Lesson study is a way to organize those small improvements. Teachers work together on a "research lesson," sometimes over the course of an entire year. They identify an objective, come up with a way to teach it and then script students' likely misunderstandings and the teacher's response to those misunderstandings.

One member of the group teaches the lesson in front of observers, who are instructed to record students' responses and reactions. They don't evaluate the individual teacher; the lesson has been created by a group, after all, and the purpose is to discover how it is received by students.

"We're looking at the child and the thinking that you see evolving as the lesson progresses," said Akinsheye, who is a member of the lesson study group. "That takes away a lot of the concern that teachers have."

After a post-lesson discussion among the teacher and observers about what worked and what didn't, the group revises and re-teaches.

Gomez, who taught the first lesson in February 2008, discovered that he needed to spend more time reinforcing basic concepts before diving into two-digit multiplication. One of his students was matched with a tutor after observers noticed that she was adeptly faking her way through class.

What eventually bleeds from discrete research lessons into everyday practice, teachers said, is noticing whether students get it -- learning to ask questions that elicit what a student is thinking, where that student is going wrong and therefore what it will take to correct the misconception.

"In the U.S., frequently students are trying to figure out what is in the teacher's mind. What answer is the teacher looking for?" said Patsy Wang-Iverson, a consultant who has studied and written about the Japanese method for a decade and who now acts as the Marie Reed teachers' mentor. "In Japan, teachers are trying to figure out what is in the student's mind -- how they're thinking, what they're thinking and the source of their misunderstanding."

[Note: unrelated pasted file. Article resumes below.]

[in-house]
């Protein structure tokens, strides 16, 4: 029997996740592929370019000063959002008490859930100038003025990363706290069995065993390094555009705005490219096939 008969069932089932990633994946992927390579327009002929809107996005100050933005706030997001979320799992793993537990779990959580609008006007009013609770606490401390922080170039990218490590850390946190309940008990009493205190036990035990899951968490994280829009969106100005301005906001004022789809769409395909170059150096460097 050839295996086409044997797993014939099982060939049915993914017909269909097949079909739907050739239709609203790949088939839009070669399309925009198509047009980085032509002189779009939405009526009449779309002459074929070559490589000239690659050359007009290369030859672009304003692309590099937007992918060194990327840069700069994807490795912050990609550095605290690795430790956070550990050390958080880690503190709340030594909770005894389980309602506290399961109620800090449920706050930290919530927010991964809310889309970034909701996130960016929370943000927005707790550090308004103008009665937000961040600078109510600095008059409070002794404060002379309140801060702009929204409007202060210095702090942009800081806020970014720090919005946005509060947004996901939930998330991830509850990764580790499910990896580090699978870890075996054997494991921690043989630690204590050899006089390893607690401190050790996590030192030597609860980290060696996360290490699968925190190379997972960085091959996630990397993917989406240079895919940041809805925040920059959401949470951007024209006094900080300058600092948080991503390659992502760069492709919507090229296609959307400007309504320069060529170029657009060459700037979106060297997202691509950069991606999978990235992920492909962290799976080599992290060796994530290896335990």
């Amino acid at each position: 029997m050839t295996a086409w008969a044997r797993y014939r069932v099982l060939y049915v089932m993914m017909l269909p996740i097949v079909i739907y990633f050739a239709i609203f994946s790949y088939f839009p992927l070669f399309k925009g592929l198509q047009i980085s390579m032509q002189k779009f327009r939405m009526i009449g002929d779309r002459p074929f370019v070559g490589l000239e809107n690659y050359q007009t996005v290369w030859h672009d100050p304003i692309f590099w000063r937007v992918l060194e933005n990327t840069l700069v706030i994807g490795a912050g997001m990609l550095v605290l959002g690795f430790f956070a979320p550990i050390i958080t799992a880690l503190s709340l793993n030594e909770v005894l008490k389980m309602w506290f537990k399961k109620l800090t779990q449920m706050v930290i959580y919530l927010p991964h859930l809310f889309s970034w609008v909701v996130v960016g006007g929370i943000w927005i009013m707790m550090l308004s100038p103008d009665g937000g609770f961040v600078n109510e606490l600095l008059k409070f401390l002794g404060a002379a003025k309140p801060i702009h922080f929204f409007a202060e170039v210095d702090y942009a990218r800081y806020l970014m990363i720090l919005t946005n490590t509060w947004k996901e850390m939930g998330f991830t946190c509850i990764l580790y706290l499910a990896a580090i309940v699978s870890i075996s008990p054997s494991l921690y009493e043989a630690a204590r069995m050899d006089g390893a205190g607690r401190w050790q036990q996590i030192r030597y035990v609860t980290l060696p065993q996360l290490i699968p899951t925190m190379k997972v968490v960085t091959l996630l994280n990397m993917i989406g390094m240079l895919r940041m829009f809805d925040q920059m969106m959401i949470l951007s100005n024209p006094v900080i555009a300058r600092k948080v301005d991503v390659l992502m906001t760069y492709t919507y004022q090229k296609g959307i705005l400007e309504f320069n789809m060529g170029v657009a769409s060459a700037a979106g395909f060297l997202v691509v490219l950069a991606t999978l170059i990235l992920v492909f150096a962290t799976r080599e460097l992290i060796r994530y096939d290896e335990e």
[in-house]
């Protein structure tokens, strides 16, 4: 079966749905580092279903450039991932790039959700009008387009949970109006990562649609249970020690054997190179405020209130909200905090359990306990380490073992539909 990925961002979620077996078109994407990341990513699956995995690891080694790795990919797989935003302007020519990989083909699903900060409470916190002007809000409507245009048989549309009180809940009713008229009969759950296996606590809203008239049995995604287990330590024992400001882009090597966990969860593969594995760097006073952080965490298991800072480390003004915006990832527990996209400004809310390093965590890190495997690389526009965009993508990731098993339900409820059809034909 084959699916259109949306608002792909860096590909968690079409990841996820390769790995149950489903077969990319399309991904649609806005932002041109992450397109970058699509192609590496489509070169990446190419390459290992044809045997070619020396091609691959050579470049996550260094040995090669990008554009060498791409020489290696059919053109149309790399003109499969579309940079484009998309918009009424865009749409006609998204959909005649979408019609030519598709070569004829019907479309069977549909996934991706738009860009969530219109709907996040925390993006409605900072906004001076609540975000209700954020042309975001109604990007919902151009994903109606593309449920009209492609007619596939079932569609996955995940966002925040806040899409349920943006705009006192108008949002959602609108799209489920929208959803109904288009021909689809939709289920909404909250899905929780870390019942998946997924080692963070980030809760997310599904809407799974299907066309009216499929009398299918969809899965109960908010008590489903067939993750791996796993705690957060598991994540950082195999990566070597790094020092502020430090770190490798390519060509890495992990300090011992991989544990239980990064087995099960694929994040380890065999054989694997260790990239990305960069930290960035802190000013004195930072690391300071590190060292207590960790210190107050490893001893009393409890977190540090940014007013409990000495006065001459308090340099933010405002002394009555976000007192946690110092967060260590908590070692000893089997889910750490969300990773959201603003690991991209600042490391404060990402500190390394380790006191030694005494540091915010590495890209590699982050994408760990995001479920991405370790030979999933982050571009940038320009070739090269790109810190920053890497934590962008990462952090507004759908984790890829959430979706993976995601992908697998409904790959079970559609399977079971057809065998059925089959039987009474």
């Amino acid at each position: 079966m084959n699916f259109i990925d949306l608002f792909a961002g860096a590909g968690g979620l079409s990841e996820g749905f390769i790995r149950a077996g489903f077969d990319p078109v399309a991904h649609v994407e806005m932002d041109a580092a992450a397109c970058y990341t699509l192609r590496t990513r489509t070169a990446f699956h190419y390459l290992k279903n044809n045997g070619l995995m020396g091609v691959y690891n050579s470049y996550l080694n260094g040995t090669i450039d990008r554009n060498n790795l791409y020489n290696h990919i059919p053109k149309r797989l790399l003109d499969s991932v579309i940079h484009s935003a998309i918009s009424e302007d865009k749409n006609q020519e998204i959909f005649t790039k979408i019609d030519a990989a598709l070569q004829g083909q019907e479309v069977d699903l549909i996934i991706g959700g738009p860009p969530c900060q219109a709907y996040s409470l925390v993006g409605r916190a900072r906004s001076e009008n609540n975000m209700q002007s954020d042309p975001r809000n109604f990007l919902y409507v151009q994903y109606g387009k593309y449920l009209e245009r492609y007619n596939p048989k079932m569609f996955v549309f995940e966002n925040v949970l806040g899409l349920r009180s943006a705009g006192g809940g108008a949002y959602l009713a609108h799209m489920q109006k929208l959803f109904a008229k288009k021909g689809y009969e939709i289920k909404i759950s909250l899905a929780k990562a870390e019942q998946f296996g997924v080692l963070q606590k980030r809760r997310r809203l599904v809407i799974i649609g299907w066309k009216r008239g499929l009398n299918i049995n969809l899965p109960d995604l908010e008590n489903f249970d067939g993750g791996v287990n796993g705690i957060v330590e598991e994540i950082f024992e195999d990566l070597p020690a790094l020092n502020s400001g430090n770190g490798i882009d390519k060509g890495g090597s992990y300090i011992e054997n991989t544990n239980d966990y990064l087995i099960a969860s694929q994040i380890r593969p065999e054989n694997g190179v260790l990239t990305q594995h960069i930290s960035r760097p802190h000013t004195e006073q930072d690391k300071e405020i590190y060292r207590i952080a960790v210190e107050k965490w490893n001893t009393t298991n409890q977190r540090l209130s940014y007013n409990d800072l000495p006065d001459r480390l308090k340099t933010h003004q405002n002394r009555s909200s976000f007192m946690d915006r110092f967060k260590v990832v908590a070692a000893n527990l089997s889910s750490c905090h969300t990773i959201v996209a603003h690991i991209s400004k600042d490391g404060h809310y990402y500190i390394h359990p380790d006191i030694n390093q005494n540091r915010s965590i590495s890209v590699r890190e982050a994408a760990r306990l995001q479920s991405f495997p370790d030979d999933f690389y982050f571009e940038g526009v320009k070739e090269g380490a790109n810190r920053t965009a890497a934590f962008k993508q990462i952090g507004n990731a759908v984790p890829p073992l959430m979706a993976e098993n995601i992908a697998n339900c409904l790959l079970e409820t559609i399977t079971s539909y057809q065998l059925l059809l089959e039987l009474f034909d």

At Marie Reed, lesson study was spurred by Akinsheye, a former math resource teacher. Three years ago, she sent two teachers to observe a research lesson in Paterson, N.J., at the first public American school to adopt lesson study in the late 1990s. When they returned wanting to try it at Marie Reed, Akinsheye got a $47,000 grant from the school system and hired Wang-Iverson. This year, the program is expanding to include teachers in every grade.

The culture at Marie Reed has changed as a result of the weekly meetings, faculty said. Teachers don't feel isolated as they face the daunting challenge of raising achievement in a school where 94 percent of the 319 students are poor and two-thirds struggle with English. They chat at the copy machine about partitive division. Bethel called Gomez after 10 p.m. last week to talk about multiplication arrays.

"You don't stay in a corner there wondering, 'How do I teach this?' " said Elinor Stephens, a fourth-grade teacher.

Lesson study also bolsters a teacher's grasp of math concepts during a stage in the research lesson cycle called kyozaikenkyu, or intensive learning. Teachers at Marie Reed have assigned each other math homework. Last spring, they all took an online math course through M.I.T., and in addition to deepening their content knowledge, they learned humility.

"We all had gaps in our understanding of elementary mathematics," Bethel said.

The larger benefit of lesson study, proponents say, is to push the conversation about improving teaching beyond luring more highly qualified people into schools to helping teachers grow once they have landed in the classroom.

"If we believe all students can learn, then the corollary to that is all teachers can improve," said Wang-Iverson. "That is at the heart of lesson study."